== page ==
Although the general characteristics of nodule types can be easily defined, recent studies10,11 have shown that there is a substantial inter- and intra-observer variability among radiologists at classifying nodule type. In this context, researchers have addressed the problem of automatic classification of nodule type in CT scans by (1) designing a problem-specific descriptor of lung nodule and (2) training a classification model to automatically predict nodule type. In ref. 11, nodules were classified as solid, non-solid and part-solid. A nodule descriptor was designed based on information on volume, mass and intensity of the nodule, and a kNN classifier was applied, but the used features strongly rely on the result of a nodule segmentation algorithm, whose optimal settings also depend on nodule type. The authors propose to solve this problem by first running the algorithm multiple times using different segmentation settings in order to extract features and then classify nodule type. In practice, this strategy hampers the applicability of such a system to an optimized scan reading scenario. In ref. 12, the SIFT descriptor was used to classify nodules as juxta, well circumscribed, pleural-tail and vascularized, and a feature matching strategy was used for classification purposes. Despite the good performance reported, the considered categories are not relevant for nodule management according to current guidelines. A descriptor specifically tailored for lung nodule analysis was introduced in ref. 13, which was used to assess presence of spiculation in detected solid nodules14 and to classify nodules as perifissural15. Although this approach could be extended to other nodule types, it strongly relies on the estimation of nodule size in order to define the proper scale to analyze data.
Scale is an important factor to consider in automatic nodule type classification. As an example, discriminating a pure solid nodule from a perifissural nodule involves the detection of the fissure, which on a 2D view of the nodule can be differentiated from a vessel only if a sufficiently large region surrounding the nodule is considered (see Fig. 1). On the other hand, discriminating non-solid from part-solid nodules strongly relies on the presence of a solid core, which can consist of a tiny part of the lesion that can only be clearly detected on a small scale.
In recent years, the advent of deep learning16,17 has emerged as a powerful alternative to designing ad-hoc descriptors for pattern recognition applications by using deep neural networks, which can learn a representation of data from the raw data itself. The most used incarnation of deep neural networks are convolutional networks16,18,19, a supervised learning algorithm particularly suited to solve problems of classification of natural images19,20,21, which has recently been applied to some applications in chest CT analysis6,15,22,23,24.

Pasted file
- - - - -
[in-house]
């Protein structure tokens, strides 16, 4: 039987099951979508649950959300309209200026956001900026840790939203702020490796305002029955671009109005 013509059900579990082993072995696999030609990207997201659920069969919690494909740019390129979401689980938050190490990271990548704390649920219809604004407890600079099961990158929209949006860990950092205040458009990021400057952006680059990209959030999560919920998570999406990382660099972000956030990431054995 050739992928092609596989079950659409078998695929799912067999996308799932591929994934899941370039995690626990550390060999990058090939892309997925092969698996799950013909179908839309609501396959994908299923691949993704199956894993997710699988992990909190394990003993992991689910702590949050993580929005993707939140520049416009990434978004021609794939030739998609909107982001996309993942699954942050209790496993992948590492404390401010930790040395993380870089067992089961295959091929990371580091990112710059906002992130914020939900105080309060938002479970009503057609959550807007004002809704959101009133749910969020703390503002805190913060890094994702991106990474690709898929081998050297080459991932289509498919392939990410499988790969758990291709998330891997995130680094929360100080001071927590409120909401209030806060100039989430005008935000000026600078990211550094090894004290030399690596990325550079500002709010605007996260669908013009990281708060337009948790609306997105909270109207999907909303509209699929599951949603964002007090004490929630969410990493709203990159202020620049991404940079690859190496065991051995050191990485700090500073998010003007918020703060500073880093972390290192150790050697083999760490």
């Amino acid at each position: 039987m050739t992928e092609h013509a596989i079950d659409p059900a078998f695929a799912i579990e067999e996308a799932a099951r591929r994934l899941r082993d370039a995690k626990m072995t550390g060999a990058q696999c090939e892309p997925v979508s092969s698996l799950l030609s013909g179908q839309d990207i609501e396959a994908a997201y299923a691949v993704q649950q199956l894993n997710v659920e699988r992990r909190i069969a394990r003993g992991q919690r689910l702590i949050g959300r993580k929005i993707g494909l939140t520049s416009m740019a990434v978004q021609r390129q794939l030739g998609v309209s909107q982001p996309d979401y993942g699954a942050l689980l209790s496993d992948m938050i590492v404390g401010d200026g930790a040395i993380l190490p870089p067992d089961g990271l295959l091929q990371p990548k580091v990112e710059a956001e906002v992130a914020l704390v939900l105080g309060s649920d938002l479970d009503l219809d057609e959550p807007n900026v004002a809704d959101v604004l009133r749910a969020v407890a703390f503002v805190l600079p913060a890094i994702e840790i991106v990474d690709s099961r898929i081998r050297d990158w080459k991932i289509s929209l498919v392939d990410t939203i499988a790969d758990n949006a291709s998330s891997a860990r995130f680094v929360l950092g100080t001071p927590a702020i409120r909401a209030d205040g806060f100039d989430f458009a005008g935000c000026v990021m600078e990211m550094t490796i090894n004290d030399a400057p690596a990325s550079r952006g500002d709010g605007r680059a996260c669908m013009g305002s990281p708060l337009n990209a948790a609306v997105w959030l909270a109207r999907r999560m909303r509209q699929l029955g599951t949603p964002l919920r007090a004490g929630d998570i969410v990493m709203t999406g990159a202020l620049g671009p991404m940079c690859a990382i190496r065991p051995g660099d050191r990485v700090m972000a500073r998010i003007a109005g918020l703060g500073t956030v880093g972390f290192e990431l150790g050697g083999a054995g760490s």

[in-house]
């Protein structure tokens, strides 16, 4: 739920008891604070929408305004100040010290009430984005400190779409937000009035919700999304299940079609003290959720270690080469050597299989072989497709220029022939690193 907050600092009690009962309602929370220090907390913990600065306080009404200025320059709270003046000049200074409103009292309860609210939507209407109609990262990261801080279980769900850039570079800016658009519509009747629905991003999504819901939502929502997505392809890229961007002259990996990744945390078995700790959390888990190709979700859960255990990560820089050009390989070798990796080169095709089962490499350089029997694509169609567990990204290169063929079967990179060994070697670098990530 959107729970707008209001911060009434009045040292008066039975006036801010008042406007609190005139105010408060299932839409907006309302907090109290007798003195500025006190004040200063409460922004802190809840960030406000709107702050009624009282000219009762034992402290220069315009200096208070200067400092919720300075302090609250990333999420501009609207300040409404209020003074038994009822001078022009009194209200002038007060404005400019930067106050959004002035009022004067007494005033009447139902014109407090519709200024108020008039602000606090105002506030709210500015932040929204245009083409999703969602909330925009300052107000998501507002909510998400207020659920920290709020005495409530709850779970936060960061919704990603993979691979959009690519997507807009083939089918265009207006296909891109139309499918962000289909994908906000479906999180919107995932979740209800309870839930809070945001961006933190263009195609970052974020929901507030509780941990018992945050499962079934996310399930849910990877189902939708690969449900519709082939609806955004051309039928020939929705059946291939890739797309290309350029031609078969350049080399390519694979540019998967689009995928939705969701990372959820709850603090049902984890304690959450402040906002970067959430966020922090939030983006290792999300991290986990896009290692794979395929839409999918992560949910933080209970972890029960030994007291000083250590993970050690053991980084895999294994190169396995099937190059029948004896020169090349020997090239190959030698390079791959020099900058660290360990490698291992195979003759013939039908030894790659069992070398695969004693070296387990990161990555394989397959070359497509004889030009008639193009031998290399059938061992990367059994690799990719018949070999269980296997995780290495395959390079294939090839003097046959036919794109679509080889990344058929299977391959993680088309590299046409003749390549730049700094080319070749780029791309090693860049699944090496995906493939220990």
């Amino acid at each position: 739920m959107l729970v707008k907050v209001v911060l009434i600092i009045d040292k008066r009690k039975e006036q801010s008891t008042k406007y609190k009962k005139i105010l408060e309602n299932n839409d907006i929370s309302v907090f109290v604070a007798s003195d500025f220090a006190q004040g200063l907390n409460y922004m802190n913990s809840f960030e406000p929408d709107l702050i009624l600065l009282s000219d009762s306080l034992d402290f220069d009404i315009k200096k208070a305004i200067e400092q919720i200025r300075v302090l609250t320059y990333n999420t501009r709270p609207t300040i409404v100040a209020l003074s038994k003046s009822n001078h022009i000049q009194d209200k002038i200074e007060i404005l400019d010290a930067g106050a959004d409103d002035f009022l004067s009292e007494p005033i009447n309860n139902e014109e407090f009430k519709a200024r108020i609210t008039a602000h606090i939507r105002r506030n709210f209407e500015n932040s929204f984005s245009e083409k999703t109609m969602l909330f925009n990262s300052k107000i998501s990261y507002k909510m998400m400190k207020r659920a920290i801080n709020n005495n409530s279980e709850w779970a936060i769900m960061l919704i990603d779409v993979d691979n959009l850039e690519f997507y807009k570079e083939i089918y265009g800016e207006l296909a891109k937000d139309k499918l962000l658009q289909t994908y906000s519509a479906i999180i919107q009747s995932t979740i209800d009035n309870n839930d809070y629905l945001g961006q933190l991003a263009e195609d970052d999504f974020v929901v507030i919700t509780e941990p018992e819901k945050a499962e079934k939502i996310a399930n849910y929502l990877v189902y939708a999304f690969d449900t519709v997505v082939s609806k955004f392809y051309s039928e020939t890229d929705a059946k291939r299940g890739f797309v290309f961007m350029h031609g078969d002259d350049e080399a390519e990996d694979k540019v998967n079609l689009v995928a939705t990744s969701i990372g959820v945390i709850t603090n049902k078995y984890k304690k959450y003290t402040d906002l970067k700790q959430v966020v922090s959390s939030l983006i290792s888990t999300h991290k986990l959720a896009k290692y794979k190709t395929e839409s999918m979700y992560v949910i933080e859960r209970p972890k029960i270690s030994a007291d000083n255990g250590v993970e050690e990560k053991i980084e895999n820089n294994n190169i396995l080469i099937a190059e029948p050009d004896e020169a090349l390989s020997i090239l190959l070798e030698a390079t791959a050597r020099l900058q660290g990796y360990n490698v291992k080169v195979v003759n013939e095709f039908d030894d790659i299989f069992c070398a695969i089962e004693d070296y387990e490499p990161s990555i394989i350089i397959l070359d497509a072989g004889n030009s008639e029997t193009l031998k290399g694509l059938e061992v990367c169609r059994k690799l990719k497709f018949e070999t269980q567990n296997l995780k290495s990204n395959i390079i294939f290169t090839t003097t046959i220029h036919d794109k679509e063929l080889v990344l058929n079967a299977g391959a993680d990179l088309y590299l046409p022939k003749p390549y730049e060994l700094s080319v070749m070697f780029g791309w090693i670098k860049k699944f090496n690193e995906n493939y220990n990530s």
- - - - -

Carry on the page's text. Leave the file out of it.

In this paper, we address the problem of automatic nodule classification by introducing three main contributions. For the first time, we propose a single system that classifies all nodule types relevant for patient management in lung cancer screening according to the Lung-RADS assessment categories and the PanCan malignancy probability model, namely solid, non-solid, part-solid, calcified, perifissural and spiculated nodules. Differently from what has been done in previous work, we design a classification framework based on Convolutional Networks (ConvNets)17,18,19. In particular, we propose a multi-stream multi-scale architecture in which ConvNets simultaneously process multiple triplets of 2D views of a nodule at multiple scales and compute the probability for the nodule to belong to each one of the six considered nodule types. The proposed approach does not require nodule segmentation or the estimation of nodule size. Inspired by recent work6,15, we formulate the analysis of a nodule as a combination of 2D patches. Relying on the experimental results of Setio et al.6, which showed that performance increase by increasing the number of analyzed patches, we go beyond a limited number of patches by introducing a novel approach to extract an arbitrary number of 2D views from a nodule. We trained the deep learning system using data from 943 patients and 1,352 nodules from the Multicentric Italian Lung Detection (MILD) trial25 and we validated the trained system using independent data from 468 patients and 639 nodules from the Danish Lung Cancer Screening Trial (DLCST)26. Furthermore, in order to compare the performance of our deep learning architecture versus classical approaches of patch classification, we trained a linear support vector machines classifier to classify both features based on the raw intensity of nodules and features learned from raw data via an unsupervised learning approach. Finally, in order to compare the performance of our method versus human performance, we designed an observer study in which four observers, including experienced radiologists, classified a subset of 162 nodules extracted from the test set. We show that the proposed system achieves performance that surpasses classical patch classification approaches and is comparable with the inter-observer variability among human observers.